Such lively visuals underscore Mrs. Webb's vision for Shelburne. While she intended it to educate visitors about nineteenth-century American life, particu­larly life in Vermont, she also wanted to make that past approachable. To that end she infused the museum with a sense of whimsy and playful­ness that would appeal to multiple generations. As Charles Messer Stow, one-time antiques editor for the New York Sun, remarked during the found­ing years of Shelburne, "the animating spirit of the museum will place a strong accent on youth and play."7

Like any organic creature, Shelburne Museum has adapted to its changing environment and audiences over the last several decades. It has added galleries to accommodate new collections, periodically rearranged its installations, and refined its self-presentation. Undoubtedly it will continue to evolve with the opening of the Piz­zagalli Center for Art and Education, which invites an exciting array of new challenges and opportunities in terms of exhibitions and pro­grams. Yet a sense of whimsy will likely remain a defining aspect of its identity. Shelburne Mu­seum invites us on a journey into the unex­pected, and just as Mrs. Webb trusted her objects to "place themselves," it leaves us to choose our own adventures.


SARA WOODBURY, formerly a curatorial fellow at Shelburne, is now curator of collections and exhibitions at the Roswell Museum and Art Center in NewMexico.


 1 Quoted in Kathryn Grover, "Electra Havemeyer Webb and Shel­burne Museum," Shelburne, Vermont, 1999, p. 46, Shelburne Mu­seum Archives.  2 Jean Lipman, Elizabeth V. Warren, and Robert Charles Bishop, Young America: A Folk-Art History (Hudson Hills Press in association with the Museum of American Folk Art, New York, 1986), p. 180.  3 Henry Joyce and Sloane Stephens, American Folk Art at the Shelburne Museum (Shelburne, Vt., 2001), p. 6; Vir­ginia Tuttle Clayton, Elizabeth Stillinger, and Erika Lee Doss, Draw­ing on America's Past: Folk Art, Modernism, and the Index of American Design (National Gallery of Art, Washington, D.C., 2002), p. 201.  4 Grover, "Electra Havemeyer Webb and Shelburne Museum," p. 151.  5 Electra Havemeyer Webb, "The Shelburne Museum and How It Grew," speech delivered at the Colonial Williamsburg Antiques Fo­rum, January 30, 1958, Electra Havemeyer Webb papers, Shelburne Museum Archives.  6 For a more thorough discussion of the agency of images, I recommend W. J. T Mitchell, What Do Pictures Want?: The Lives and Loves of Images (University of Chicago Press, Chicago, 2005), pp. 28-56.  7 Quoted ibid., p. 133.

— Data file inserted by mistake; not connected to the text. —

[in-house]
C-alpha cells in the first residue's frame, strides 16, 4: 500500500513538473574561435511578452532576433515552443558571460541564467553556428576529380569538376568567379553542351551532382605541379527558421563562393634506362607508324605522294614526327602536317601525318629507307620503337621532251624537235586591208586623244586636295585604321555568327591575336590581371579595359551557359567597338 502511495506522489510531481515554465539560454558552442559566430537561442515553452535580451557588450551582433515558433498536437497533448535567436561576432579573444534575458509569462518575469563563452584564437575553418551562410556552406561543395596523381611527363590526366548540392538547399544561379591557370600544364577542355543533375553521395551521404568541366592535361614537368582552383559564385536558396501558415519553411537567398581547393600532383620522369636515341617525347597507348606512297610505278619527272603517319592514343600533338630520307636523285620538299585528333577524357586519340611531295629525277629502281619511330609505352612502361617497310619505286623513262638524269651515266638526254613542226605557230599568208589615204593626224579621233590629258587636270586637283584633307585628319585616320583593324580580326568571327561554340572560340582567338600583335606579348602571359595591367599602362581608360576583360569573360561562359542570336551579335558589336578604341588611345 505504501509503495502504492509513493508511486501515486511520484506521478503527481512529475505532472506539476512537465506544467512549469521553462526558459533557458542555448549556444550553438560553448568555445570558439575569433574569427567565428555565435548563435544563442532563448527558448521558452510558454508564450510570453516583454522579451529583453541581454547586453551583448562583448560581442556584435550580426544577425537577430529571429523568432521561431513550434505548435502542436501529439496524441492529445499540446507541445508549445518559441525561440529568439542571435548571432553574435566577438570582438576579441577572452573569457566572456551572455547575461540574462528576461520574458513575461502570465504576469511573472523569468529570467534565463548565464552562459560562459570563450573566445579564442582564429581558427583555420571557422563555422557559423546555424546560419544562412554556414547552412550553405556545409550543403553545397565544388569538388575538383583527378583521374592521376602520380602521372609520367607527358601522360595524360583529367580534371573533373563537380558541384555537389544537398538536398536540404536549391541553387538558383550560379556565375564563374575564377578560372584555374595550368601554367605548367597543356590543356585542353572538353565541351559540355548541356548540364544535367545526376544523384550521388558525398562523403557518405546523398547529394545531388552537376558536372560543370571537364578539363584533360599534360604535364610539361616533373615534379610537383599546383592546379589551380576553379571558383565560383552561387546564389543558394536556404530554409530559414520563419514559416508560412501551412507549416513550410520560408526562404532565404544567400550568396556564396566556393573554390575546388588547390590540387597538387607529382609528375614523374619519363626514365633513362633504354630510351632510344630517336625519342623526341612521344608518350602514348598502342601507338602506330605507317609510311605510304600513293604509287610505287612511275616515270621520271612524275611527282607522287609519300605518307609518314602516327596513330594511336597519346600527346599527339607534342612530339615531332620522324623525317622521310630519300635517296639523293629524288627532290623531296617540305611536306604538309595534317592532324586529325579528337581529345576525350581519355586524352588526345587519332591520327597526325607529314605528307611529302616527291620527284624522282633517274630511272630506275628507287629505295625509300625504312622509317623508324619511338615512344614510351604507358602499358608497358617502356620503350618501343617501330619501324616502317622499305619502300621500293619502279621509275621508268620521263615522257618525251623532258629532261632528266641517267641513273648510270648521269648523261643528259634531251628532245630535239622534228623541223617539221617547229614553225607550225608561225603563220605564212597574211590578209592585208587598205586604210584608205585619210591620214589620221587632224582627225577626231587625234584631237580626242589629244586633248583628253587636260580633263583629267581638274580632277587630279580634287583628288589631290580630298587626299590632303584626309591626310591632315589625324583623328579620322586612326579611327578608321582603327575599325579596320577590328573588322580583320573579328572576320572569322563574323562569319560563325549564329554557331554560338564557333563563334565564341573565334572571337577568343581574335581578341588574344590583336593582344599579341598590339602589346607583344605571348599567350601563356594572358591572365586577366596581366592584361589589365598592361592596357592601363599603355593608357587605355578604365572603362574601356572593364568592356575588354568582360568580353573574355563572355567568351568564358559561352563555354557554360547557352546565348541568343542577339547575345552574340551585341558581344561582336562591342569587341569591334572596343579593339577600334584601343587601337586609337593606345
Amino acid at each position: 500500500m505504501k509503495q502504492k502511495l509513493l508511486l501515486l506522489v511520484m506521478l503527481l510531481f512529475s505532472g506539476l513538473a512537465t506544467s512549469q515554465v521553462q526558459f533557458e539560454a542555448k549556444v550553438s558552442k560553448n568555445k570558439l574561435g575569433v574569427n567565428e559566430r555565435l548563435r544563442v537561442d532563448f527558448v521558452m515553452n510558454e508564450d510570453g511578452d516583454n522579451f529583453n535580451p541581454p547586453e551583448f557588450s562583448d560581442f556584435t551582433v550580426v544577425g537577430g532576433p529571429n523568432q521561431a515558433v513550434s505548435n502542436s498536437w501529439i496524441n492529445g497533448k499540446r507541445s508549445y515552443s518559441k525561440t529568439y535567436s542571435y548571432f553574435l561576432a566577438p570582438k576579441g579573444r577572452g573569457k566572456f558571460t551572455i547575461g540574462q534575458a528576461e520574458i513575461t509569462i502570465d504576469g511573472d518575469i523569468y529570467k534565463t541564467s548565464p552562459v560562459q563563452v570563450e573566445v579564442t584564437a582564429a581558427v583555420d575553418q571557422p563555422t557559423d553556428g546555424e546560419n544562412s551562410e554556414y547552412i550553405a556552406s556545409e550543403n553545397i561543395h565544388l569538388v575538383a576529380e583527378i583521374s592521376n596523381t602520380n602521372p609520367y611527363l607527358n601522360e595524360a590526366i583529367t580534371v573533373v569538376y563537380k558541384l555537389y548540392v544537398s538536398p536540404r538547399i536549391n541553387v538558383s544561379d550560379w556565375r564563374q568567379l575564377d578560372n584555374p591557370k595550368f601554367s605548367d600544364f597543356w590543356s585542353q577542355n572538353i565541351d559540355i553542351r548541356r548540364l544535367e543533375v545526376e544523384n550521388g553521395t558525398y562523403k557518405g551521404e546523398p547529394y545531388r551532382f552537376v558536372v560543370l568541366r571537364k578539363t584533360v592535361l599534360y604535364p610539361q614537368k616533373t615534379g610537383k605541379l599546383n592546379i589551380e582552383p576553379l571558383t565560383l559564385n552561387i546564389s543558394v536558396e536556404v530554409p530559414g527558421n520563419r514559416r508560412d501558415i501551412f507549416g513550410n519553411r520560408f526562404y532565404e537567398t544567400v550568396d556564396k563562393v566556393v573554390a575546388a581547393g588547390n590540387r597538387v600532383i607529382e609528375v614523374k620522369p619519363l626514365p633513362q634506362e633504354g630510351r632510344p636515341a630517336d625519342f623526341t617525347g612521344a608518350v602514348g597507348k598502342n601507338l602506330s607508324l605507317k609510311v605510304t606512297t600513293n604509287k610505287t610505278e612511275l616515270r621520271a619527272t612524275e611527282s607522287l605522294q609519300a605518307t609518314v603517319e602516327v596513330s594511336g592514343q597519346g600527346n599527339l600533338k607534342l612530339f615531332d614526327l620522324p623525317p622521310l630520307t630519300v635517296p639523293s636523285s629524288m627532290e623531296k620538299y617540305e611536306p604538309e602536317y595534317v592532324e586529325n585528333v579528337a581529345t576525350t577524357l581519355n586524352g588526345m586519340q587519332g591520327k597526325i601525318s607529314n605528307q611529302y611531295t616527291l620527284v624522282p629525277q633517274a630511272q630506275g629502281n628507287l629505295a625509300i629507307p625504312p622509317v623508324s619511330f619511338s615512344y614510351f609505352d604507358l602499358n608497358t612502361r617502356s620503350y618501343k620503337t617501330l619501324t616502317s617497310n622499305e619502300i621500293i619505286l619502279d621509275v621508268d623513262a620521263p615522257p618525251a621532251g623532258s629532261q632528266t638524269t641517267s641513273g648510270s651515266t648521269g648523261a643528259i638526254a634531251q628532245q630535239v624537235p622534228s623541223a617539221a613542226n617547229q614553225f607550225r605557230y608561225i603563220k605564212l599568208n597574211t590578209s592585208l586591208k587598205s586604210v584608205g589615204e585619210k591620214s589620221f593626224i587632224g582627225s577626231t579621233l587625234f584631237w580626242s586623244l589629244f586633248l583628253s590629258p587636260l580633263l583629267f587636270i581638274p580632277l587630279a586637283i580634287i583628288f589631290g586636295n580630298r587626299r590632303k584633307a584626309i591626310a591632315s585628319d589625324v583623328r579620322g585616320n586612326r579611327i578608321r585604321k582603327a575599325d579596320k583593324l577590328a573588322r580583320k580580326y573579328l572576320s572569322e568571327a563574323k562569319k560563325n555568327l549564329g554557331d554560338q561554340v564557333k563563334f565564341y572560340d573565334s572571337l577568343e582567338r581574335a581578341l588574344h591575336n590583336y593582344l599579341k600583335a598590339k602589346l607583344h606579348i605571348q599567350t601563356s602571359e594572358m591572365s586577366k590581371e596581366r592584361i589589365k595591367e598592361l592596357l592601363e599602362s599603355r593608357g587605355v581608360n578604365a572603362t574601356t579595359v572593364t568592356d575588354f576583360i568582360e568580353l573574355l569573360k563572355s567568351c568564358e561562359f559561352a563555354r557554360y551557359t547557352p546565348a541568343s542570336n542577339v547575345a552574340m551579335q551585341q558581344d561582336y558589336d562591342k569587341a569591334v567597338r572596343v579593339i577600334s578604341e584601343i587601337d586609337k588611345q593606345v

[Compiled by Bill Stern, Executive Director at the Museum of California Design, Los Angeles. Originally published in "Curator's Eye" in Modern Magazi